Support our nonpartisan, nonprofit research and insights which help leaders address societal challenges.Donate
17 Aug. 2020 | Comments (0)
The COVID-19 pandemic hit the United States hard just in time for spring – a time where many Americans would normally make their way to the warm weather beaches and prepare for their upcoming summer travels. Social distancing initiatives, coupled with the fear of traveling and contracting the virus, brought these activities to a grinding halt.
Planes began operating at a fraction of their capacity while many hotels and venues for in-person entertainment completely shut down. Springtime is critical for these industries and the cities that rely on seasonal consumption.
As we will show, the economic impact of COVID-19 across the country is dependent on industry composition, the spread of the virus and government restrictions related to social distancing.
Shown in Figure 1, entertainment and recreation industries were among the hardest hit nationally, along with accommodation (e.g. hotels and lodging) and air travel. Sporting venues are still not open to spectators and many people continue to avoid traveling and enclosed spaces like museums and casinos. Consumption has dropped considerably in these industries, as did employment.
To measure which cities were most impacted, groups of metro areas were created by ranking employment shares by industry from the American Community Survey (ACS). The top metro areas with the largest share of employment in the relevant industries defined the groups. To limit the influence of large cities on the group totals, the top 20 metro areas by population were placed in a group of their own and excluded from the others. Shown in Figure 2, vacation destinations, defined by those with the largest share of employment in entertainment and hotels, experienced the largest decline in employment relative to other metro areas.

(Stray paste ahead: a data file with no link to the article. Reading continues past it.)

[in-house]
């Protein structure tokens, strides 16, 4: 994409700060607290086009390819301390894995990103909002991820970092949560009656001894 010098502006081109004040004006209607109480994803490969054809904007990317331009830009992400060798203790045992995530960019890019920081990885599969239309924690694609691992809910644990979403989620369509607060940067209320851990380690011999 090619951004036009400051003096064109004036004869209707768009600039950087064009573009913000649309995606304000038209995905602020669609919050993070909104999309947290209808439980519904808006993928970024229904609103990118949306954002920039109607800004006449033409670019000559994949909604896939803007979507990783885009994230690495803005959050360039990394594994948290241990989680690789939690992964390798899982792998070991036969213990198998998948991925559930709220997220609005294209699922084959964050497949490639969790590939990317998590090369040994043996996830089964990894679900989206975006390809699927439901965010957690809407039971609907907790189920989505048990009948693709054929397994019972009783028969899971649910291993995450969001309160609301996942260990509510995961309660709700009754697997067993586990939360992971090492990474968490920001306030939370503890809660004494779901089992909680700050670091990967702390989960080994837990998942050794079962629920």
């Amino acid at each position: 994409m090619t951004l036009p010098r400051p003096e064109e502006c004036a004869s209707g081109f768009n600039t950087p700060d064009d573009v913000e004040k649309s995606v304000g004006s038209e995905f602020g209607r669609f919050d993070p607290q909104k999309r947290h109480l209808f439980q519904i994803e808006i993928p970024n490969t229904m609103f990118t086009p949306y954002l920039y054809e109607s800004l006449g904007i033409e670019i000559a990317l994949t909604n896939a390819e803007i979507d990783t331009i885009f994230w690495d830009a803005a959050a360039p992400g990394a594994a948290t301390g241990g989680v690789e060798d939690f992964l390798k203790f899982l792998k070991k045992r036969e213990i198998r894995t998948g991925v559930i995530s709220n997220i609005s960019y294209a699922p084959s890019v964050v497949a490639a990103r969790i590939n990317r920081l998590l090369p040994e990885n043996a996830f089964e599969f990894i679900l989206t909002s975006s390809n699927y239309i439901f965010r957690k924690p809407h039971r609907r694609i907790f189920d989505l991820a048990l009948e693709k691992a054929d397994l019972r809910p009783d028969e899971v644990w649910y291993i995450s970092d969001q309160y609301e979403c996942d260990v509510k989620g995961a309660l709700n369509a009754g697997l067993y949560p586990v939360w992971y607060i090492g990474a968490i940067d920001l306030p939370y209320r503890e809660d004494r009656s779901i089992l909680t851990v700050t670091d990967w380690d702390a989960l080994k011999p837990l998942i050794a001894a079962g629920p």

Cities like Atlantic City and Ocean City in New Jersey, along with Las Vegas, NV and Kahului, HI are heavily reliant on tourism and experienced the greatest job losses (Figure 3). Large metro areas also experienced significant job losses relative to the rest of the country (Figure 2). New York City is among the most impacted with a 16 percent drop in employment (Figure 3).
New York City is more economically diverse than other vacation destinations, but it still benefits a great deal from tourism. As the epicenter of the COVID outbreak and an international tourist attraction, the city was forced to close its doors to both visitors and locals. As the confirmed number of coronavirus cases surged, strict government restrictions were enforced, greatly impacting consumption and job losses. The entertainment and hotel industry certainly suffered, but as did retail trade and food services in a city known for its shopping, dining, art, and nightlife.
Many other large metro areas also experienced significant job losses. Cities like Detroit, New Orleans, Los Angeles, Philadelphia, and Chicago all experienced a larger drop in employment compared to the US as a whole (Figure 3).
The map (Figure 4) shows that through June, job losses were larger than average in metro areas in the North East and the Pacific regions, where the spread of the virus occurred earlier, and states governments were more restrictive. The impact of the second wave of COVID is likely not visible here. States like Texas and Florida have been making headlines for their rise in the number of cases over the summer, so we may begin to see weaker employment growth for these areas when the numbers are published for July.
Not all cities are created equally and therefore were not impacted equally. Industry composition and the severity of coronavirus cases resulted in some parts of the country suffering more economically than others. Even once restrictions are lifted, consumer fear is likely to linger and negatively affect local economies.